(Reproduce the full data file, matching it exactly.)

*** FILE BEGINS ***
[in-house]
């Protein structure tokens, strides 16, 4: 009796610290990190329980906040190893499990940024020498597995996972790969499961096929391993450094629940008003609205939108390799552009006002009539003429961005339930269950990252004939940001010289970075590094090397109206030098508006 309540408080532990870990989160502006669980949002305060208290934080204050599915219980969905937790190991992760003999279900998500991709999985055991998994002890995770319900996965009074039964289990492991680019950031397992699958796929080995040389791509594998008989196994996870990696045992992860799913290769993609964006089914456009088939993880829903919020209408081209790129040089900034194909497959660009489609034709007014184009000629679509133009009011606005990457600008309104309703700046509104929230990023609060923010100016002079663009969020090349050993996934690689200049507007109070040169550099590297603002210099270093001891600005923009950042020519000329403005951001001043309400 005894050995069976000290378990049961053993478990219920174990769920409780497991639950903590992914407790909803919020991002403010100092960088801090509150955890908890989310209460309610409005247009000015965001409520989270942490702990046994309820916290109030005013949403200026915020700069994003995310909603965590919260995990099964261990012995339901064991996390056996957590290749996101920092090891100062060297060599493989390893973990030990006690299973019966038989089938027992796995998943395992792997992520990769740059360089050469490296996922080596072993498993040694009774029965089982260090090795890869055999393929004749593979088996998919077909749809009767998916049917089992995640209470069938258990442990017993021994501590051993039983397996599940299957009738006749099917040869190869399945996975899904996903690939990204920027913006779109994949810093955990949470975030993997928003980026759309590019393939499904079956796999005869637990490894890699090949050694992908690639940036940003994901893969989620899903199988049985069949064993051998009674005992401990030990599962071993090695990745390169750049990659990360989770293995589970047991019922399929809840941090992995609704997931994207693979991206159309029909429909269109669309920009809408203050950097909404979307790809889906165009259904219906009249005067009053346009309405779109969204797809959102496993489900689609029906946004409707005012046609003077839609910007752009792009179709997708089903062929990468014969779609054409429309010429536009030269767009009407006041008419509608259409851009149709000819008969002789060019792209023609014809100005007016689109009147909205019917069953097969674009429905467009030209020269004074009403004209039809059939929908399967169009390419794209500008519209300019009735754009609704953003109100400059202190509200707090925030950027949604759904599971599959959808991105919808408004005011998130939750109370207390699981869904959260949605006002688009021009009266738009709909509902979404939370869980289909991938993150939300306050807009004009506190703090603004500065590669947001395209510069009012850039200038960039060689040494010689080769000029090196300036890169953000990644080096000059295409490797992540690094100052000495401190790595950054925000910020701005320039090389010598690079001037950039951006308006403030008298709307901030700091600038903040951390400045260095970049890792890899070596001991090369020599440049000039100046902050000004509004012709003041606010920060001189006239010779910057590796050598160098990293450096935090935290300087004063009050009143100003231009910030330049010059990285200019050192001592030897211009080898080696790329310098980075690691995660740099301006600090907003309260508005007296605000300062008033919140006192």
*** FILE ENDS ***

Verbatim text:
[in-house]
């Protein structure tokens, strides 16, 4: 009796610290990190329980906040190893499990940024020498597995996972790969499961096929391993450094629940008003609205939108390799552009006002009539003429961005339930269950990252004939940001010289970075590094090397109206030098508006 309540408080532990870990989160502006669980949002305060208290934080204050599915219980969905937790190991992760003999279900998500991709999985055991998994002890995770319900996965009074039964289990492991680019950031397992699958796929080995040389791509594998008989196994996870990696045992992860799913290769993609964006089914456009088939993880829903919020209408081209790129040089900034194909497959660009489609034709007014184009000629679509133009009011606005990457600008309104309703700046509104929230990023609060923010100016002079663009969020090349050993996934690689200049507007109070040169550099590297603002210099270093001891600005923009950042020519000329403005951001001043309400 005894050995069976000290378990049961053993478990219920174990769920409780497991639950903590992914407790909803919020991002403010100092960088801090509150955890908890989310209460309610409005247009000015965001409520989270942490702990046994309820916290109030005013949403200026915020700069994003995310909603965590919260995990099964261990012995339901064991996390056996957590290749996101920092090891100062060297060599493989390893973990030990006690299973019966038989089938027992796995998943395992792997992520990769740059360089050469490296996922080596072993498993040694009774029965089982260090090795890869055999393929004749593979088996998919077909749809009767998916049917089992995640209470069938258990442990017993021994501590051993039983397996599940299957009738006749099917040869190869399945996975899904996903690939990204920027913006779109994949810093955990949470975030993997928003980026759309590019393939499904079956796999005869637990490894890699090949050694992908690639940036940003994901893969989620899903199988049985069949064993051998009674005992401990030990599962071993090695990745390169750049990659990360989770293995589970047991019922399929809840941090992995609704997931994207693979991206159309029909429909269109669309920009809408203050950097909404979307790809889906165009259904219906009249005067009053346009309405779109969204797809959102496993489900689609029906946004409707005012046609003077839609910007752009792009179709997708089903062929990468014969779609054409429309010429536009030269767009009407006041008419509608259409851009149709000819008969002789060019792209023609014809100005007016689109009147909205019917069953097969674009429905467009030209020269004074009403004209039809059939929908399967169009390419794209500008519209300019009735754009609704953003109100400059202190509200707090925030950027949604759904599971599959959808991105919808408004005011998130939750109370207390699981869904959260949605006002688009021009009266738009709909509902979404939370869980289909991938993150939300306050807009004009506190703090603004500065590669947001395209510069009012850039200038960039060689040494010689080769000029090196300036890169953000990644080096000059295409490797992540690094100052000495401190790595950054925000910020701005320039090389010598690079001037950039951006308006403030008298709307901030700091600038903040951390400045260095970049890792890899070596001991090369020599440049000039100046902050000004509004012709003041606010920060001189006239010779910057590796050598160098990293450096935090935290300087004063009050009143100003231009910030330049010059990285200019050192001592030897211009080898080696790329310098980075690691995660740099301006600090907003309260508005007296605000300062008033919140006192």